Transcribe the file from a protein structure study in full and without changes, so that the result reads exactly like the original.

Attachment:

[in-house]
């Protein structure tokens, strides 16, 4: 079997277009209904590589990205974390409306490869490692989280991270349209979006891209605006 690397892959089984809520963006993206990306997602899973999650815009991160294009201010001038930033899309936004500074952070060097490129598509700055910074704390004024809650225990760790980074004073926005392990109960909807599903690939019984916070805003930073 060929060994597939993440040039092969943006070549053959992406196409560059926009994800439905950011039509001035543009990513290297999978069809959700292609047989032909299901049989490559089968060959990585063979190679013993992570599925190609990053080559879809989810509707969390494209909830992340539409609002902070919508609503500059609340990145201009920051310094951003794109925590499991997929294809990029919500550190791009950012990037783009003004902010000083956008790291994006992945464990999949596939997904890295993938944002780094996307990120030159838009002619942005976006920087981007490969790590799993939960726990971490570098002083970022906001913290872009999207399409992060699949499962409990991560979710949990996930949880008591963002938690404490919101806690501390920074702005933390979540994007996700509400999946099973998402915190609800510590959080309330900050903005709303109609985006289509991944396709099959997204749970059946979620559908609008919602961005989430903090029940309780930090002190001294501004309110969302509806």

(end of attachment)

[in-house]
């Protein structure tokens, strides 16, 4: 079997277009209904590589990205974390409306490869490692989280991270349209979006891209605006 690397892959089984809520963006993206990306997602899973999650815009991160294009201010001038930033899309936004500074952070060097490129598509700055910074704390004024809650225990760790980074004073926005392990109960909807599903690939019984916070805003930073 060929060994597939993440040039092969943006070549053959992406196409560059926009994800439905950011039509001035543009990513290297999978069809959700292609047989032909299901049989490559089968060959990585063979190679013993992570599925190609990053080559879809989810509707969390494209909830992340539409609002902070919508609503500059609340990145201009920051310094951003794109925590499991997929294809990029919500550190791009950012990037783009003004902010000083956008790291994006992945464990999949596939997904890295993938944002780094996307990120030159838009002619942005976006920087981007490969790590799993939960726990971490570098002083970022906001913290872009999207399409992060699949499962409990991560979710949990996930949880008591963002938690404490919101806690501390920074702005933390979540994007996700509400999946099973998402915190609800510590959080309330900050903005709303109609985006289509991944396709099959997204749970059946979620559908609008919602961005989430903090029940309780930090002190001294501004309110969302509806």